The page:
In Emma Adbåges Naturen (“The Nature”, not translated into English) the people of a small village go from loving nature to feeling frustrated about it. Nature refuses to behave the way the people want, even though they grow tagetes, lay asphalt, cut down the large linden tree, and grill a flank steak on a fire made with its wood.
Adbåge demonstrates her mastery of one of the most difficult of literary art forms, satire, and her perceptive wit and perfect timing leave us stifling our laughter. At the same time, children are clearly Adbåge’s audience and she lets them have a good laugh at the adults’ vanity and their unwillingness to adapt to nature.
The seasons are rendered by phrases that many of us have probably used to describe how we love autumn and the beautiful leaves, the joy of tobogganing in the winter, spring with its fresh scents, and summer with the sun and swimming. But what happens when the leaves turn brown, when the snow becomes too deep, when there’s too much gardening to do, and the sun becomes too hot?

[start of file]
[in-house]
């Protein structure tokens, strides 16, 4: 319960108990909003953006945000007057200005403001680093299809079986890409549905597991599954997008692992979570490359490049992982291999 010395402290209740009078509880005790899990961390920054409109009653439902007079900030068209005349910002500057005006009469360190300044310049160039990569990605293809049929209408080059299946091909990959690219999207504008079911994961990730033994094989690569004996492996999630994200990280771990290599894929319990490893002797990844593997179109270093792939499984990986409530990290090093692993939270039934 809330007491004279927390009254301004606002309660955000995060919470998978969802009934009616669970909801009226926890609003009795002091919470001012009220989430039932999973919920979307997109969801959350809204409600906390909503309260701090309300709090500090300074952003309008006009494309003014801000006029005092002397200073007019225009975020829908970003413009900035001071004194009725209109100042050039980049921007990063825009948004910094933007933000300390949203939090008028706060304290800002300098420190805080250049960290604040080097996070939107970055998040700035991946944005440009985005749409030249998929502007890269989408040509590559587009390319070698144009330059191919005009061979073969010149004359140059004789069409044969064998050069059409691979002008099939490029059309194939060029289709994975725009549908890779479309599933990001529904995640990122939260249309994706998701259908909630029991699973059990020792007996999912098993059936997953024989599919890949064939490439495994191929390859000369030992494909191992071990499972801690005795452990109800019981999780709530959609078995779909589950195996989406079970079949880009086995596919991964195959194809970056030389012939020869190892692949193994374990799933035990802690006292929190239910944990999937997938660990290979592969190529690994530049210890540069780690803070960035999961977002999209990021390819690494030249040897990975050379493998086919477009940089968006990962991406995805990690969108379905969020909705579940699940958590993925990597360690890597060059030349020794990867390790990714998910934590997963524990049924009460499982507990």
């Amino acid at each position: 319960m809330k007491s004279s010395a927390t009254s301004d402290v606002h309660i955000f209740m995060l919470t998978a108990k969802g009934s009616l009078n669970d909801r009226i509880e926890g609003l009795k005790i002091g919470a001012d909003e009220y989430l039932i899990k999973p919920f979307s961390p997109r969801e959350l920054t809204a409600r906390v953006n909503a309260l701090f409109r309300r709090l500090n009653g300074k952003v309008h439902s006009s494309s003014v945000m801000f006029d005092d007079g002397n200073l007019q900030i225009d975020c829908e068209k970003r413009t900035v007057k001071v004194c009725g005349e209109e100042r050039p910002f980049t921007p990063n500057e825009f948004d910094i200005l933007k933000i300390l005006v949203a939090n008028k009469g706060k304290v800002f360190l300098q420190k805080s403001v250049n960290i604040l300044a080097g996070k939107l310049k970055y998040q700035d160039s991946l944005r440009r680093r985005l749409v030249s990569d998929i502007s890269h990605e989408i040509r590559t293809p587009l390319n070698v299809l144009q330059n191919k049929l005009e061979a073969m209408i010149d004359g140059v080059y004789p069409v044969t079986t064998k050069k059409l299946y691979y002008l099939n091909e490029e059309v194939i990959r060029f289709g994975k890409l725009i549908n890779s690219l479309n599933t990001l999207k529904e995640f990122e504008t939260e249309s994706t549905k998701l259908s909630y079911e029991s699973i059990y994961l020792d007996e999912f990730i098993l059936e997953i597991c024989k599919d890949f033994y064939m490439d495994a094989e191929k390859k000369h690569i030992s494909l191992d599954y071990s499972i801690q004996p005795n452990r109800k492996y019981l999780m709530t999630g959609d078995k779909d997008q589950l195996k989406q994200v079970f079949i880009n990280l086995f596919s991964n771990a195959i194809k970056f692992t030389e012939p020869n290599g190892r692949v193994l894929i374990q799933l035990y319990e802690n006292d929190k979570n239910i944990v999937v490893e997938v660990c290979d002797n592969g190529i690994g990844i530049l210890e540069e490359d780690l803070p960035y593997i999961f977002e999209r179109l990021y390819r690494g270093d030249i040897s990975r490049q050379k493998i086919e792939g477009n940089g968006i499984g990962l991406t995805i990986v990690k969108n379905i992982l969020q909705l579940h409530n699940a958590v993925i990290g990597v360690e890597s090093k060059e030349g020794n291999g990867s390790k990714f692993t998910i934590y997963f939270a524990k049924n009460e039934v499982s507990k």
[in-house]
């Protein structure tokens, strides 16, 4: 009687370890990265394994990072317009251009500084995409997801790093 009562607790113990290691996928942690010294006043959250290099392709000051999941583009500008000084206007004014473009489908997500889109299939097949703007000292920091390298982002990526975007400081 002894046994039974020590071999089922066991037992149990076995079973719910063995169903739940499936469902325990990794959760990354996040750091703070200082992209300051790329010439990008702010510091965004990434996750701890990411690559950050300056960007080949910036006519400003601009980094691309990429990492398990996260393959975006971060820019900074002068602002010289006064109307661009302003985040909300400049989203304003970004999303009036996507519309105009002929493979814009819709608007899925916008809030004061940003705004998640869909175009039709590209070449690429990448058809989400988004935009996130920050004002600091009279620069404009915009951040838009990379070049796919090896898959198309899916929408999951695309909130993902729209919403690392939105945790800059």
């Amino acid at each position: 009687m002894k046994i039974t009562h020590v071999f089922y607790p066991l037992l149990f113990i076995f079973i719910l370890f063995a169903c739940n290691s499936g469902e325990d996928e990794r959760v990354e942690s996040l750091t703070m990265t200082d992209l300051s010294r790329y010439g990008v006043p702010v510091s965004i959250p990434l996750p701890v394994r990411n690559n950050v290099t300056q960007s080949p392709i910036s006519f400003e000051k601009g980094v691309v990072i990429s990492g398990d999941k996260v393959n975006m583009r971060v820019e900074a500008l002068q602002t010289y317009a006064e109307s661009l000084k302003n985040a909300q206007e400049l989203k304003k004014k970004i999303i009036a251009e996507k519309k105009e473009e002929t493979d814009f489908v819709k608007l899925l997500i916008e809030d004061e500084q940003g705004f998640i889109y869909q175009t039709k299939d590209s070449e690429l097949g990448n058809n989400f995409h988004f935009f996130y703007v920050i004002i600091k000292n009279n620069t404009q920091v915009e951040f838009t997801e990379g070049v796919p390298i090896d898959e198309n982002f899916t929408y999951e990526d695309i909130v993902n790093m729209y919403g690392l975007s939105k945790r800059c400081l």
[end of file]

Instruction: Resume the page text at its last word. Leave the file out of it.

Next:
Adbåge’s illustrations show brilliantly how people attempt in vain to tame nature. Nature is colour and is made up of large, powerful creations. It is at the centre of every spread, ever present but ever changing. The people are relegated to being drawn on top of it, in narrow, shaky pencil lines. Adbåge uses perspective to convey the skewed nature of our irrational behaviour. Although there is some harmony at the beginning, with each turn the story becomes more and more distorted. The figures of the adults are very elongated and meander over the spreads in a disorderly crowd. The children, who are portrayed as more proper, do the best they can to keep up. When order is finally restored and nature has had its say, the perspectives are corrected.
Adbåge’s work is more than just a satire; it has something to say about the climate crisis and the important role of the human factor. She does this without pamphletising, however, and presents us with a hall of mirrors instead, where people can see how laughably small they are in the face of nature’s might.